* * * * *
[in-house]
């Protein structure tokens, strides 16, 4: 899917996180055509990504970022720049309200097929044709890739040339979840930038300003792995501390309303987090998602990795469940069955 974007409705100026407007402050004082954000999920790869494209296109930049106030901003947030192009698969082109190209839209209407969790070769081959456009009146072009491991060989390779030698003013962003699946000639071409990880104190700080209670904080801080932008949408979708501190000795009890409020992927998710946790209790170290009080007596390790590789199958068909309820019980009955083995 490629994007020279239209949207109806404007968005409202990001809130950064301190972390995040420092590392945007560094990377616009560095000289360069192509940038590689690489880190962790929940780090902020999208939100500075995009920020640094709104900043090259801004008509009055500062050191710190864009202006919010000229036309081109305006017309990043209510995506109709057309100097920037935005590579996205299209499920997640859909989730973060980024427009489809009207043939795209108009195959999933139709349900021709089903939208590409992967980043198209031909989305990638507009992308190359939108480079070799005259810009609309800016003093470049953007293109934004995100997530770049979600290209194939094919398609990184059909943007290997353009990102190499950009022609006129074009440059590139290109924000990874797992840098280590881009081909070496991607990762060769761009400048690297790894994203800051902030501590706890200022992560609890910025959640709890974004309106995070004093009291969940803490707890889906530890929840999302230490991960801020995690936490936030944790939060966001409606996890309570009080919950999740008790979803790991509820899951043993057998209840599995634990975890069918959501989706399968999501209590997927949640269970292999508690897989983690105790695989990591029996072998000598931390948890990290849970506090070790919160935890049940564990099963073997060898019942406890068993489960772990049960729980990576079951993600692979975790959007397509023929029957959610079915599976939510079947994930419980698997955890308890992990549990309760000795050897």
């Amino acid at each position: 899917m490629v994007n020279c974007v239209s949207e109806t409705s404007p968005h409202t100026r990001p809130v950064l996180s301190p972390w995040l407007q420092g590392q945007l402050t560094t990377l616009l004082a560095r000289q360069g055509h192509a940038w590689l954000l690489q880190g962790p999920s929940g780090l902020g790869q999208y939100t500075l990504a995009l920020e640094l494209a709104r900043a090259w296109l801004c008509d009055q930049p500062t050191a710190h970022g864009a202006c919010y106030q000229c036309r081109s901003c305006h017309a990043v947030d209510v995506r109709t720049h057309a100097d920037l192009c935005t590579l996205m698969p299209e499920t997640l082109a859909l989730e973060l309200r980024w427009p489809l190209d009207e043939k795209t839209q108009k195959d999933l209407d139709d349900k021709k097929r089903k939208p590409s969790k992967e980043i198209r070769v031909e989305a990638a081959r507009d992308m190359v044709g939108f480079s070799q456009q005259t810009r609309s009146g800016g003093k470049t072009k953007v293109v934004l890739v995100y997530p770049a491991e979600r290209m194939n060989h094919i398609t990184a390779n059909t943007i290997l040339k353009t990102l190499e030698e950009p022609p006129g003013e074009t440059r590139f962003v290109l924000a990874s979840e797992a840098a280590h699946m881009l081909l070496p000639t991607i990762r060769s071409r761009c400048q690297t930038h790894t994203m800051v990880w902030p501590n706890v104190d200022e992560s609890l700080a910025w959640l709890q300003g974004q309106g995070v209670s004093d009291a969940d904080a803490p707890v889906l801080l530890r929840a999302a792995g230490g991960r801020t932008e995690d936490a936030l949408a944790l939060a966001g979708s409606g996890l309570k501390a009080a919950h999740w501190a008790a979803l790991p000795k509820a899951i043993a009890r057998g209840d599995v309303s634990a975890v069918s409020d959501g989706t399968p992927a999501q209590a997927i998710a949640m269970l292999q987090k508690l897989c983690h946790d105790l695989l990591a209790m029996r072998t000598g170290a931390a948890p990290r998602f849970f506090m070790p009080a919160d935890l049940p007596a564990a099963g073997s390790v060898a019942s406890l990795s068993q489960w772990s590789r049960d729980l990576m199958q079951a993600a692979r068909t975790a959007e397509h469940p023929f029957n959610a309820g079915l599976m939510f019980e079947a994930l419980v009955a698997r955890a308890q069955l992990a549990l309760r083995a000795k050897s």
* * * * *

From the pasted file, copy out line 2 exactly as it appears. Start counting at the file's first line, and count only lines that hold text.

């Protein structure tokens, strides 16, 4: 899917996180055509990504970022720049309200097929044709890739040339979840930038300003792995501390309303987090998602990795469940069955 974007409705100026407007402050004082954000999920790869494209296109930049106030901003947030192009698969082109190209839209209407969790070769081959456009009146072009491991060989390779030698003013962003699946000639071409990880104190700080209670904080801080932008949408979708501190000795009890409020992927998710946790209790170290009080007596390790590789199958068909309820019980009955083995 490629994007020279239209949207109806404007968005409202990001809130950064301190972390995040420092590392945007560094990377616009560095000289360069192509940038590689690489880190962790929940780090902020999208939100500075995009920020640094709104900043090259801004008509009055500062050191710190864009202006919010000229036309081109305006017309990043209510995506109709057309100097920037935005590579996205299209499920997640859909989730973060980024427009489809009207043939795209108009195959999933139709349900021709089903939208590409992967980043198209031909989305990638507009992308190359939108480079070799005259810009609309800016003093470049953007293109934004995100997530770049979600290209194939094919398609990184059909943007290997353009990102190499950009022609006129074009440059590139290109924000990874797992840098280590881009081909070496991607990762060769761009400048690297790894994203800051902030501590706890200022992560609890910025959640709890974004309106995070004093009291969940803490707890889906530890929840999302230490991960801020995690936490936030944790939060966001409606996890309570009080919950999740008790979803790991509820899951043993057998209840599995634990975890069918959501989706399968999501209590997927949640269970292999508690897989983690105790695989990591029996072998000598931390948890990290849970506090070790919160935890049940564990099963073997060898019942406890068993489960772990049960729980990576079951993600692979975790959007397509023929029957959610079915599976939510079947994930419980698997955890308890992990549990309760000795050897």